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Wonderfully evocative historical fiction in the time of the Reformation

  • Mar 6, 2013

A wonderful voice characterizes this book, with a natural conversational tone and a beautifully comprehensible and convincing Scottish dialect. The words practically speak themselves in the reader’s mind, much to this reader’s delight, and I kept finding myself wondering how I was enjoying such foreign cadences without any fear of misunderstanding them. Long after I’ve forgotten the story I’ll remember reading and enjoying this book—and I don’t expect I’ll forget the story quickly either, as it’s truly captivating, delivered with powerful conviction and a pleasingly light touch.
The historical detail is as convincing and real as the voice, from a “sheep’s head, its skull stuffed with boiled brains” offered at dinner to details of childbirth, to the well-chosen quotes from 15th and 16th century poets and writers heading each chapter. Luther has pinned his “satanic Theses” to the door; the Scots king, church and culture are inextricably intertwined; France is ever the closest ally and England the threatening foe; and nuns begin to create their “Cities of Ladies” to serve the rich or even, sometimes, the poor. Gossip governs in streets and palaces, and appealing religious debates have plenty to intrigue both believing and non-believing readers, being perfectly balanced to the characters with no sense of author intrusion.
A tale of fall and redemption, faithlessness and restoration, and Reformation too, this novel surprised and delighted me at every turn. John Knox appears as a young man learning, and eventually learning to rebel, weaving his way in and out of the tale as the author maintains her perfect balance of known fact and fiction, readability and authenticity, politics and religion, and wonderful storytelling.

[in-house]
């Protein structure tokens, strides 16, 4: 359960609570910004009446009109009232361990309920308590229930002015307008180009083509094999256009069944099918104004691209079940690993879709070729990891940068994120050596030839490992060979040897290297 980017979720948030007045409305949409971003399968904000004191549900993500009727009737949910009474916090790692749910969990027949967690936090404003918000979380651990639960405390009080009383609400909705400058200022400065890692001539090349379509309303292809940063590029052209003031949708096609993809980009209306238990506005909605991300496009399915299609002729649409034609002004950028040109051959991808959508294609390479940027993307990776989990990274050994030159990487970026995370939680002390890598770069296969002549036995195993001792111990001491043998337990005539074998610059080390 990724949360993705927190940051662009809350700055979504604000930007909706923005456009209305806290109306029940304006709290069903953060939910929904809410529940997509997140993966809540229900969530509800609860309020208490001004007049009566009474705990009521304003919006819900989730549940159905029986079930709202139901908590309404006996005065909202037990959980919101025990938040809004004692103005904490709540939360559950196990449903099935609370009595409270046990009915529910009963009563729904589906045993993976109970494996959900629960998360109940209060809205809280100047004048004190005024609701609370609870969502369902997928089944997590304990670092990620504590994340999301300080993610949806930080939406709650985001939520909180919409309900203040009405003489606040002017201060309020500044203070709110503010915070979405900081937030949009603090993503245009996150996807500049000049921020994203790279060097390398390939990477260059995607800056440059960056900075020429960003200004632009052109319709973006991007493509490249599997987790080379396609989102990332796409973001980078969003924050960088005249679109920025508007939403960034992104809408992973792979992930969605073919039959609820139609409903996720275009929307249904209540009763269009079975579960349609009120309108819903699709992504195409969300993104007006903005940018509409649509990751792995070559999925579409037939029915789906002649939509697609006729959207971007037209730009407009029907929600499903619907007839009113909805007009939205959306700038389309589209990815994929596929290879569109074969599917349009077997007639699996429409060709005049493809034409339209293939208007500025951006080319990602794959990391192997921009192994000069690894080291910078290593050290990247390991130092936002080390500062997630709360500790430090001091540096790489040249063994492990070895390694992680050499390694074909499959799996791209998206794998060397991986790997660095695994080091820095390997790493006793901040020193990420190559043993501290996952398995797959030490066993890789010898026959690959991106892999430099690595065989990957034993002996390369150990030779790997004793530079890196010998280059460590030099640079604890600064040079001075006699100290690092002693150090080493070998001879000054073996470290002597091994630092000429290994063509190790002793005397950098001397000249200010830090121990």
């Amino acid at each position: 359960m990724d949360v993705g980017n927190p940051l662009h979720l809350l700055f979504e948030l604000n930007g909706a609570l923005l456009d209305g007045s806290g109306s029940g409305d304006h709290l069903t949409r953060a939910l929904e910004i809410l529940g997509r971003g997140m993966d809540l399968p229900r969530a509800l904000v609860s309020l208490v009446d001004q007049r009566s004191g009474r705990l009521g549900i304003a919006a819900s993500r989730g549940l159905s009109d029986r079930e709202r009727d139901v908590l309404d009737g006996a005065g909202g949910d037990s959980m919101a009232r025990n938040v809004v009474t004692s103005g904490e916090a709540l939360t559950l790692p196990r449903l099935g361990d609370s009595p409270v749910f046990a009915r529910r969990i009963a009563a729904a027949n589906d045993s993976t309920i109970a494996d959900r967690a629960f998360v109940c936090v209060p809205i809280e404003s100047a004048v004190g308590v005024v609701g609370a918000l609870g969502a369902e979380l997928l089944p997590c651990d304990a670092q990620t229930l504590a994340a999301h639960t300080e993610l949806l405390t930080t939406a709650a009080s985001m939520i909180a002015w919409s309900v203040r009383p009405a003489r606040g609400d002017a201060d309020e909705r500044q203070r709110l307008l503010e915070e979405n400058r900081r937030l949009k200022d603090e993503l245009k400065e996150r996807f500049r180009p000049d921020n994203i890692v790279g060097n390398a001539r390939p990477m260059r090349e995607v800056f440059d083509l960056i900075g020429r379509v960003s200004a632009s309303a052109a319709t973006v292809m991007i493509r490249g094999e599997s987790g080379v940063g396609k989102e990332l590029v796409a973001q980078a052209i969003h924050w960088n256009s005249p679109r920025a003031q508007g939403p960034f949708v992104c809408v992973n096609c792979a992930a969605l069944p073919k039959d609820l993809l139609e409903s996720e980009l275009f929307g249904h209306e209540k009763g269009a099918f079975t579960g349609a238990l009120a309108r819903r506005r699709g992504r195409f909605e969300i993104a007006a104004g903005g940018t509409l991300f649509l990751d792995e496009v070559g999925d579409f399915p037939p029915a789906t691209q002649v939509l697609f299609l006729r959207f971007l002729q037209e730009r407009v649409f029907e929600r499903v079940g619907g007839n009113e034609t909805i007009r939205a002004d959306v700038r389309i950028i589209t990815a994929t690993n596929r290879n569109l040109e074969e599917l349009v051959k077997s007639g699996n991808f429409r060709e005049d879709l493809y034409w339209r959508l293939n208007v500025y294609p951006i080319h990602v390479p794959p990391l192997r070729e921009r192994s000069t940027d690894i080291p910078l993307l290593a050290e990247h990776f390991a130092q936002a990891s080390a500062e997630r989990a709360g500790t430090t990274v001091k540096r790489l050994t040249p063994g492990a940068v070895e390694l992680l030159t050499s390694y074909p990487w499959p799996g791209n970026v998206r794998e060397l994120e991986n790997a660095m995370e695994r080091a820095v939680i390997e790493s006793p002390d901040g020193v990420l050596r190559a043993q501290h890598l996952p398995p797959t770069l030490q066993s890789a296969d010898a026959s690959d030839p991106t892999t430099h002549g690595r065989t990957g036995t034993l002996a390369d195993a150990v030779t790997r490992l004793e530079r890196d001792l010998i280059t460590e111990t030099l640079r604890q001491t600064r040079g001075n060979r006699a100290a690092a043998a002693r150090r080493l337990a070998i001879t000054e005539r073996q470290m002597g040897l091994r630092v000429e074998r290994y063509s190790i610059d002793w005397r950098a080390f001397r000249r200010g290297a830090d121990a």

The First Blast of the Trumpet is a long novel, a thoroughly enjoyable read nicely split into well-defined parts, and a satisfyingly complete tale. If it’s truly the first in a trilogy as well I can only say I’m really looking forward to the next.
Disclosure: I was given a free ecopy of this novel before publication in exchange for my honest review.

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About the reviewer
Sheila Deeth ()
Ranked #42
Sheila Deeth's first novel, Divide by Zero, has just been released in print and ebook formats. Find it on Amazon, Barnes and Noble, Powells, etc. Her spiritual speculative novellas can be found at … more
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"In this novel, set in one of the most turbulent periods of Scottish (and English) history, much historical, ethnological and linguistic research is in evidence, which - importantly - Marie Macpherson delivers with a commendable lightness of touch. Descriptions of contemporary superstitions, medicinal cures, and religious practices are impressively handled and closely linked to an engrossing plot and finely drawn, convincing characterisation. The over-riding theme of the novel is Keep Tryst and all the central characters are confronted with the issue of fidelity of some kind, with its breaching or betrayal resulting in an acute sense of loss and/or guilt. The novel well documents the corruption among church officialdom and the blatant misogyny of many of those in positions of power, yet the author handles these issues sensitively. I enjoyed this book enormously and would be more than happy to read it a second time. I'm sure such an accomplished debut novel will enjoy considerable success." --Charles Jones FRSE,Emeritus Forbes Professor of English Language, University of Edinburgh

"With style and verve Marie Macpherson whirls us into the world of sixteenth-century Scotland: its sights and smells, sexual attraction, childbirth and death, and of course the ever looming threat of religious strife. Few are the known facts of John Knox's first thirty and more years, but this vivid creation of a fictional life for him not only entertains but raises many questions in the ...

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